Sanatize Client Input

Check client input against a list of valid input characters (sometimes called a 'whitelist'). This can had advantages in that it can prevent other types of injection attacks including XSS, command injection, etc. If your input field for 'Age' should only contain numbers, check the string value passed by the client for the following:

  • Only contains numeric characters (0-9)
  • Is between a lower and upper bound (e.g. 18 < value < 130 )
  • If an attacker attempted to inject SQL, e.g. value of "25 '; drop table x; --" then this input check will reject the age parameter value as it contains invalid characters.

For input strings that are textual, ensure certain characters such as single tick " ' ", hyphen "-", semi-colon ";", etc are not allowed in the input.

Parameterized SQL Queries

Parameterized SQL queries (also called prepared statements) allow the SQL query string to be defined in such a way that the client input can't be treated as part of the SQL syntax. Take the following example:

String query = "SELECT id, firstname, lastname FROM authors WHERE forename = ? and surname = ?";
PreparedStatement pstmt = connection.prepareStatement( query );
pstmt.setString( 1, firstname );
pstmt.setString( 2, lastname );

In this example the string 'query' is constructed in a way that it does not rely on any client input, and the 'PreparedStatement' is constructed from that string. When the client input is to be entered into the SQl, the 'setString' function is used and the first question mark "?" is replaced by the string value of 'firstname', the second question mark is replaced by the value of 'lastname'. When the 'setString' function is called, this function automatically checks that no SQL syntax is contained within the string value. Most prepared statement APIs allow you to specify the type that should be entered, e.g. 'setInt', or 'setBinary', etc.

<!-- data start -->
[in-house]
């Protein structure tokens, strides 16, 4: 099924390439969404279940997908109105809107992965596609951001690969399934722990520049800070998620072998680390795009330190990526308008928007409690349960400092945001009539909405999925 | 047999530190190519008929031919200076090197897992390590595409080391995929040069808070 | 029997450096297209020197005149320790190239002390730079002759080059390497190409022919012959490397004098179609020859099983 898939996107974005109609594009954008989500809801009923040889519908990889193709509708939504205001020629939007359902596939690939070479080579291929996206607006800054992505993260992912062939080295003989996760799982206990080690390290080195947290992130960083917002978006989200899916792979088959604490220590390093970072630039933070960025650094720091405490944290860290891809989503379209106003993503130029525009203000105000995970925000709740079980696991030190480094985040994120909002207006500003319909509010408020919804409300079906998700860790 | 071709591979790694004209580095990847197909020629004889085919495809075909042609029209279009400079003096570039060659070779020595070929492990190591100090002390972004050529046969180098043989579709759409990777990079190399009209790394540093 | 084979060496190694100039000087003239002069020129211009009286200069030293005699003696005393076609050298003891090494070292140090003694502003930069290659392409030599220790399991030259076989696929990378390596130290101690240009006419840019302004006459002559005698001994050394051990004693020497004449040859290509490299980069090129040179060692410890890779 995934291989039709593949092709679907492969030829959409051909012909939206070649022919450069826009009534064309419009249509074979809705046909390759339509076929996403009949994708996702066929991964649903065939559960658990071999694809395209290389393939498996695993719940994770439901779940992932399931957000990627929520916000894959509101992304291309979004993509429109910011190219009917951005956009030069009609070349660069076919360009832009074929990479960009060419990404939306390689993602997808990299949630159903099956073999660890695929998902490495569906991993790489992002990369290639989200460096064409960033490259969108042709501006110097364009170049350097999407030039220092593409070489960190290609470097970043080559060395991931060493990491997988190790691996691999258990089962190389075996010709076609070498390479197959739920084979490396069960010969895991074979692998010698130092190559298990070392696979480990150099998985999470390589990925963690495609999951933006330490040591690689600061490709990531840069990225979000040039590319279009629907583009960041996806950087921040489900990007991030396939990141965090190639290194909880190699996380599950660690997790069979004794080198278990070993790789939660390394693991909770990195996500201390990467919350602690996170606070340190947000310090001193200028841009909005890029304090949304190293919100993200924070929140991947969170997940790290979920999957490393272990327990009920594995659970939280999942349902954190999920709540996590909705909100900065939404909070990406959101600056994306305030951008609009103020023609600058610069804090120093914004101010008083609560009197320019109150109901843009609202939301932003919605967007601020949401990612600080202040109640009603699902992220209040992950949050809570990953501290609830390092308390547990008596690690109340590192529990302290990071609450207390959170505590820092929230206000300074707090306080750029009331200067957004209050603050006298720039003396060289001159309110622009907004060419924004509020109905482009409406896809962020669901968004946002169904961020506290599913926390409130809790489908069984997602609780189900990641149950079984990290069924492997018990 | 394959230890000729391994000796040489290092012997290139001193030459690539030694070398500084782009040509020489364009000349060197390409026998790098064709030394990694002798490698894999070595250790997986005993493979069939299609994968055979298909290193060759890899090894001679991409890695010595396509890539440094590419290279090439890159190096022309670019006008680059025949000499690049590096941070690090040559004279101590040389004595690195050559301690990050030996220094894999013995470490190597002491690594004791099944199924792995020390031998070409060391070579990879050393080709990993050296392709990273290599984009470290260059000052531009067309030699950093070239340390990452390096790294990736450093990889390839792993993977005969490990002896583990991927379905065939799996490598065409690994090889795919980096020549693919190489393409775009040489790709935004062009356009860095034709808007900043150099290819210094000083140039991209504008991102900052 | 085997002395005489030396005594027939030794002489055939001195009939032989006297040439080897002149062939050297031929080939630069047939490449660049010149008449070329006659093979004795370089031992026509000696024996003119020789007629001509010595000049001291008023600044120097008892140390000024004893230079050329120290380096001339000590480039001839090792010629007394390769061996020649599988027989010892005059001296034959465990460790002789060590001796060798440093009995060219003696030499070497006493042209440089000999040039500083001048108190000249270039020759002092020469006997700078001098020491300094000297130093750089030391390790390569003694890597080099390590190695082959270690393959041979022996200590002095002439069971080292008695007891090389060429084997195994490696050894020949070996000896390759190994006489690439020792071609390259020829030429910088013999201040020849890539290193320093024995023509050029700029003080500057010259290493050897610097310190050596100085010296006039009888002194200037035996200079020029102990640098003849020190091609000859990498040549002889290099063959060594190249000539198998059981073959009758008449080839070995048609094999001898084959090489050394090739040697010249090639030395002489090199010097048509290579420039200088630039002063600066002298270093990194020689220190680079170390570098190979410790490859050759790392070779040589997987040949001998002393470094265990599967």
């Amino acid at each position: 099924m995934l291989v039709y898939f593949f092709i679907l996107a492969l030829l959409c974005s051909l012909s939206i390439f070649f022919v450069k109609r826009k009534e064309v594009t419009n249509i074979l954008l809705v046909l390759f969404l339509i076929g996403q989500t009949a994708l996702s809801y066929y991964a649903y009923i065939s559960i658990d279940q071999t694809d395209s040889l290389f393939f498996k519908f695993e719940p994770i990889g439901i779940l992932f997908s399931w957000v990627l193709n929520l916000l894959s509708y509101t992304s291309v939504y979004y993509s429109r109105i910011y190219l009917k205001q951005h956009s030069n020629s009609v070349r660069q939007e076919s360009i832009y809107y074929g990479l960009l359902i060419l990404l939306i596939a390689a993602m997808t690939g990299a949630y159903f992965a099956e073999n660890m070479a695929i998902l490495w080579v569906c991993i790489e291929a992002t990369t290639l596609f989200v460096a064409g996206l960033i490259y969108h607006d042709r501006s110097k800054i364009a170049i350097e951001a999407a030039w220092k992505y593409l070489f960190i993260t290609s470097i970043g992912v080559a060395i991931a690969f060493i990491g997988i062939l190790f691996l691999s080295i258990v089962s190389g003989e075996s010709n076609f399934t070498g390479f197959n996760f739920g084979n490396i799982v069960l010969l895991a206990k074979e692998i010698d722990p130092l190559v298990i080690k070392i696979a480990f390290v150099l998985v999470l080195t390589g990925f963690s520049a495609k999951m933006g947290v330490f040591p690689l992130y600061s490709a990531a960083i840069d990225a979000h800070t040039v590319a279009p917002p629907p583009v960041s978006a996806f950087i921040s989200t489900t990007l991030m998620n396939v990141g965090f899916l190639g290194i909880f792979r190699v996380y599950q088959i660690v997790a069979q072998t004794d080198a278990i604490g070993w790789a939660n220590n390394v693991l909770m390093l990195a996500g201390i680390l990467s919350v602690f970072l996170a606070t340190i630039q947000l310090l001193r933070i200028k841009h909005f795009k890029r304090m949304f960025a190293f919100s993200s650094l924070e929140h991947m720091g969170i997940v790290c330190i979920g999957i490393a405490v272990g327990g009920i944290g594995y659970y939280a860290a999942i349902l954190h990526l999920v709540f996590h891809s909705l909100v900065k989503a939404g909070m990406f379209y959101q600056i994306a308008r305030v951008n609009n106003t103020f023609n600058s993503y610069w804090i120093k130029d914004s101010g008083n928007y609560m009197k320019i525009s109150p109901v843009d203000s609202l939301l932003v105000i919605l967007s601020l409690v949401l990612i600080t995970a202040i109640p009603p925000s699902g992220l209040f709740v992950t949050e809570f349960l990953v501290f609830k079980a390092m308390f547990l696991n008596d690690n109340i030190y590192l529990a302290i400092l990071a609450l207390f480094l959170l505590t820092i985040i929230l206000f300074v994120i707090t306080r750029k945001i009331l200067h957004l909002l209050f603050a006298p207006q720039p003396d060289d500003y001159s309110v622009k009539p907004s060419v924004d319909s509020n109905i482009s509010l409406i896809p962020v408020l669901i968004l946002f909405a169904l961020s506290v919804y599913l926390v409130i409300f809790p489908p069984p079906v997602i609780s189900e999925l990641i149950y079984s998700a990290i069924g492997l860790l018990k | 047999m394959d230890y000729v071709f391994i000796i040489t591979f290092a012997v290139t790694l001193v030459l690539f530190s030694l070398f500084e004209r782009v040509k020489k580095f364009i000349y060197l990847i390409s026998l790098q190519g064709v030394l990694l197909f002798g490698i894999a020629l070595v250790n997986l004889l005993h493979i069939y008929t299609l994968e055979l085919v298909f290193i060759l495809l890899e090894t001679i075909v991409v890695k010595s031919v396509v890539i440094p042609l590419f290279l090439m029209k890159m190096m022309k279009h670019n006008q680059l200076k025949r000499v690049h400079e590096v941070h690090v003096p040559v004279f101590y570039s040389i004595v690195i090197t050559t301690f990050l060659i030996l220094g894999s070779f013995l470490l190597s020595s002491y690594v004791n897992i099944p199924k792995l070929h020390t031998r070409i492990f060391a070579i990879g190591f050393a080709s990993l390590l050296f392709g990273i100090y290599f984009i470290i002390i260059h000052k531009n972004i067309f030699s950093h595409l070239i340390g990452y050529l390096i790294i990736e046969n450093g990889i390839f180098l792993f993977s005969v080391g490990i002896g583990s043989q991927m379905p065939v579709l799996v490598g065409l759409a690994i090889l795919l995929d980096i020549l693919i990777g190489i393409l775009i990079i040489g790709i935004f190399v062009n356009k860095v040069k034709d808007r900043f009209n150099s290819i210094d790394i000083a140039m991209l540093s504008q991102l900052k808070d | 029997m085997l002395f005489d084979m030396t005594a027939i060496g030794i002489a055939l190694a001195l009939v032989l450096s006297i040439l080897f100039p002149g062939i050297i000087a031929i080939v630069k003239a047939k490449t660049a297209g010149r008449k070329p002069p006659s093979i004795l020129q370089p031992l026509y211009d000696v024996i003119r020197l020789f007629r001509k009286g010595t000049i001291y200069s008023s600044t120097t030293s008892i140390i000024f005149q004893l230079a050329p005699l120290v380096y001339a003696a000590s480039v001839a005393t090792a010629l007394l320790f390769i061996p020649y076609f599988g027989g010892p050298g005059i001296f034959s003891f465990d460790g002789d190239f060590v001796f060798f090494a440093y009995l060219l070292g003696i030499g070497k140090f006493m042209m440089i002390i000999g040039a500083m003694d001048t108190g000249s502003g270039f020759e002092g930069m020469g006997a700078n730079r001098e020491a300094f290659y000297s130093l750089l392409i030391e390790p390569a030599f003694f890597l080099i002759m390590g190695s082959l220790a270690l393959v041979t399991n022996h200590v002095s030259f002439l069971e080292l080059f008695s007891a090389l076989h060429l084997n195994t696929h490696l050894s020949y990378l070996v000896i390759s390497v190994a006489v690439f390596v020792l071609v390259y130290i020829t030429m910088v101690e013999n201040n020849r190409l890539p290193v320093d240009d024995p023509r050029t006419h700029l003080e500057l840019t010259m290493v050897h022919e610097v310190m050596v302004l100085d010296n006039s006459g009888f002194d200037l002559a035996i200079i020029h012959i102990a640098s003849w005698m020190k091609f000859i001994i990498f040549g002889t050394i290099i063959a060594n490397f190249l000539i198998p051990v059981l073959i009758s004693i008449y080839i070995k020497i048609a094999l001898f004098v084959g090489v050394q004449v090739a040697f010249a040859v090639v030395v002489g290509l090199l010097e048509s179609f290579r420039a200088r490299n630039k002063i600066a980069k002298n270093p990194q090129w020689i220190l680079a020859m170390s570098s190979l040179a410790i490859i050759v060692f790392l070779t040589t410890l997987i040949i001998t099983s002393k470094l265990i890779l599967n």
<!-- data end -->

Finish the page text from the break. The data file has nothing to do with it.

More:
Safe String Contatenation?

So does this mean you can't use string concatentation at all in your DB handling code? It is possible to use string concatenation safely, but it does increase the risk of an error, even without an attacker attempting to inject SQL syntax into your application.

You should never use string concatentation in combination with the client input. value Take an example where the existance (not the value) of a client input variable "surname" is used to construct the SQL query of the prepared statement;

String query = "Select id, firstname, lastname FROM authors WHERE forename = ?";
if (lastname!= NULL && lastname.length != 0)
{
     query += " and surname = ?";
});

query += ";";

PreparedStatement pstmt = connection.prepareStatement( query );
pstmt.setString( 1, firstname);

if (lastname!= NULL || lastname.length != 0)
{
     pstmt.setString( 2, lastname );
}


Here the value of 'lastname' is not being used, but the existance of it is being evaluated. However there is still a risk when the SQL statement is larger and has more complex business logic involved in creating it. Take the following example where the function will search based on firstname or lastname:

String query = "select id, firstname, lastname FROM authors";